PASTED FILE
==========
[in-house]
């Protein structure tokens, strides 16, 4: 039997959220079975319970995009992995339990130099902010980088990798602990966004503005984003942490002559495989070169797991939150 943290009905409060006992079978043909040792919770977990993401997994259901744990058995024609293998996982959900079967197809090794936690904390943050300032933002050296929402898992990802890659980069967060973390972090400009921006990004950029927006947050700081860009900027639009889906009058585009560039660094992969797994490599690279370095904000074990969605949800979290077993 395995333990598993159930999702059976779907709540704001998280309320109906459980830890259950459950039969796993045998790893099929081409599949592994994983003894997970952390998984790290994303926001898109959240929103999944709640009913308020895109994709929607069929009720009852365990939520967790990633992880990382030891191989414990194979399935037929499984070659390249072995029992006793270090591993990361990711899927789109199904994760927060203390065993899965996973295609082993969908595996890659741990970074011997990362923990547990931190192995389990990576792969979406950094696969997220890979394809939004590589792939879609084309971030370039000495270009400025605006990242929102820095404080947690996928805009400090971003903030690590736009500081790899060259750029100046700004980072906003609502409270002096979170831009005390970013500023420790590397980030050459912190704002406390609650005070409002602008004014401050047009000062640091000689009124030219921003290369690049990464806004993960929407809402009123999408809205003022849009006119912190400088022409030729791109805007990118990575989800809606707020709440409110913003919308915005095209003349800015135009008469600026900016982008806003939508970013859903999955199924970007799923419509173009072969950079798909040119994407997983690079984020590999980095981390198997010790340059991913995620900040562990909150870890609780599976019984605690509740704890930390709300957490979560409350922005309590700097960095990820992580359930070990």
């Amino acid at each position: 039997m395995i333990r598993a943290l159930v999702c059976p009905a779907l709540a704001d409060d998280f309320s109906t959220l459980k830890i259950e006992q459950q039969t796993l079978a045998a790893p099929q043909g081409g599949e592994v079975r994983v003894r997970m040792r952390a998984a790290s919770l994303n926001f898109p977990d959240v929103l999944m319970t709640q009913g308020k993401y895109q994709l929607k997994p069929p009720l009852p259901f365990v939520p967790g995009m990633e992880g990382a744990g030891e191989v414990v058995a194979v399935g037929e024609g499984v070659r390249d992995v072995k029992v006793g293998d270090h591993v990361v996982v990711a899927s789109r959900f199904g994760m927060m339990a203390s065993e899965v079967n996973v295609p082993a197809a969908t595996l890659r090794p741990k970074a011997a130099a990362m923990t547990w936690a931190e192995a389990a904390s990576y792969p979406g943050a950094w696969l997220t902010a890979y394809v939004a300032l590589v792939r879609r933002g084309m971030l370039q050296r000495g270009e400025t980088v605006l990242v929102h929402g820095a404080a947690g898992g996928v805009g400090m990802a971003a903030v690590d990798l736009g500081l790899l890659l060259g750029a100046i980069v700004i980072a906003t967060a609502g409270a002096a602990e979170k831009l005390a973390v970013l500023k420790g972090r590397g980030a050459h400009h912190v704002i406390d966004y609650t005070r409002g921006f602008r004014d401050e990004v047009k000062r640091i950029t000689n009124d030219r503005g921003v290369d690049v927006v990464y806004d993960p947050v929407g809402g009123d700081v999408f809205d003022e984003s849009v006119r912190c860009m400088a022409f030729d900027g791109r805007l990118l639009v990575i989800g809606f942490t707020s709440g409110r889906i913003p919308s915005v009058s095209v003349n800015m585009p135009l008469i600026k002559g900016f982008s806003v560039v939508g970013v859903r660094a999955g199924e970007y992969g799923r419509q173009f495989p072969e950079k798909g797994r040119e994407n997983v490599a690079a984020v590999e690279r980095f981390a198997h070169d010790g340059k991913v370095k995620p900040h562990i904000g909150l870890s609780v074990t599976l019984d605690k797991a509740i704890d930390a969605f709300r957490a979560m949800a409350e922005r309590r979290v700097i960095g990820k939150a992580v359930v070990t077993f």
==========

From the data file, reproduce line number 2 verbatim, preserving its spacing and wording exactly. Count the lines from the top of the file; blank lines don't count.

């Protein structure tokens, strides 16, 4: 039997959220079975319970995009992995339990130099902010980088990798602990966004503005984003942490002559495989070169797991939150 943290009905409060006992079978043909040792919770977990993401997994259901744990058995024609293998996982959900079967197809090794936690904390943050300032933002050296929402898992990802890659980069967060973390972090400009921006990004950029927006947050700081860009900027639009889906009058585009560039660094992969797994490599690279370095904000074990969605949800979290077993 395995333990598993159930999702059976779907709540704001998280309320109906459980830890259950459950039969796993045998790893099929081409599949592994994983003894997970952390998984790290994303926001898109959240929103999944709640009913308020895109994709929607069929009720009852365990939520967790990633992880990382030891191989414990194979399935037929499984070659390249072995029992006793270090591993990361990711899927789109199904994760927060203390065993899965996973295609082993969908595996890659741990970074011997990362923990547990931190192995389990990576792969979406950094696969997220890979394809939004590589792939879609084309971030370039000495270009400025605006990242929102820095404080947690996928805009400090971003903030690590736009500081790899060259750029100046700004980072906003609502409270002096979170831009005390970013500023420790590397980030050459912190704002406390609650005070409002602008004014401050047009000062640091000689009124030219921003290369690049990464806004993960929407809402009123999408809205003022849009006119912190400088022409030729791109805007990118990575989800809606707020709440409110913003919308915005095209003349800015135009008469600026900016982008806003939508970013859903999955199924970007799923419509173009072969950079798909040119994407997983690079984020590999980095981390198997010790340059991913995620900040562990909150870890609780599976019984605690509740704890930390709300957490979560409350922005309590700097960095990820992580359930070990």